Hey, everyone!

I hope everyone is staying at home and healthy.

I wanted to share some exciting news! Instead of canceling the Sounds of the Mountains Storytelling Festival this year, the organizers and storytellers have opted to offer it virtually, free, and forever!!

In fact, I am listening to a great story as I write this blog!

Please check it out. There is little in life that can beat a great storyteller.


Dolly Parton has also joined the ranks of those offering activities for children during our time of shelter in place. She is reading stories on Thursday evenings for 10 weeks, beginning April 2 (The first story, “The Little Engine That Could” is still available, of course.) Here is the youtube link for Dolly’s ‘Goodnight With Dolly‘ storytime:

Art teacher Angela D. Faidley has picked up the gauntlet, and started offering daily art classes for children on youtube. Here’s the link:

If you have robots, Ozobots, Spheros, Sparkis, MakeBlocks, etc, check the companys’ websites for activities to do with your robots while you’re at home.  Build yourself an obstacle course for your robots.  I built a 3D roller coaster for my Ozobots one day with cardboard.  I bet you can, too.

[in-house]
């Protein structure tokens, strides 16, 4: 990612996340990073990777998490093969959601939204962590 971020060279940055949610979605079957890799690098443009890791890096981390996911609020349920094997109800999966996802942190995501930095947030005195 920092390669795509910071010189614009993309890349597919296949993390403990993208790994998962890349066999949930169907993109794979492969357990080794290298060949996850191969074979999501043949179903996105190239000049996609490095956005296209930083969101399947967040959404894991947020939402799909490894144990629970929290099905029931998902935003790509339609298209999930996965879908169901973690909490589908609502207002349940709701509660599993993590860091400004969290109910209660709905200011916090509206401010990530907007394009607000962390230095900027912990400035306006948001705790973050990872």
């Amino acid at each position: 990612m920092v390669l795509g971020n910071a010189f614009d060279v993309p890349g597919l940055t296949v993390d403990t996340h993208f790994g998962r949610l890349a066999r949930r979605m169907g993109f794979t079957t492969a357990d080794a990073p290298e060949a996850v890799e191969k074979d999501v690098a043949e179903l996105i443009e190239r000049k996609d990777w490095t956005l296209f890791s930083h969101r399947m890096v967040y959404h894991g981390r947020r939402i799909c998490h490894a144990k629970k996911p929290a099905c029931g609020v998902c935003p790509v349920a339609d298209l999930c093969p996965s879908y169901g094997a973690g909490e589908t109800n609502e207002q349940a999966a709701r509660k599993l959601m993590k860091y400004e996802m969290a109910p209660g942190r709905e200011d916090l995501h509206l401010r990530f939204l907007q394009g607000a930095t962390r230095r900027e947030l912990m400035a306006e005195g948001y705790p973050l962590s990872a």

I found this interview on youtube.  It is an interview of a woman who survived the 1918 Spanish flu pandemic.

It was recorded by the Alabama Department of Archives and History.

Mrs. Boone, 100 year-old resident of Mobile, tells how her family was the only family in a small rural Alabama area that did not contract the flu during the 1918 flu outbreak. Mrs. Boone’s family all became responders in her community. Her parents become instant nurses and she delivered soup to the door of ill families. Ann Brantley, R.N., of the Alabama Department of Public Health conducted the interview on January 28, 2008, and it was recorded by the Video Communications Division of the ADPH.


Although I was not alive in 1918, my grandparents were, as well as my great aunts and uncles.  One of my great aunts and uncles raised all the children in their town in Mississippi who were orphaned during that pandemic.  Their family got so large that after the illness passed and the county decided to build a school, it was built next to their farm.  By the time their last child grew up and left home, they had raised over 30 children.


More very soon!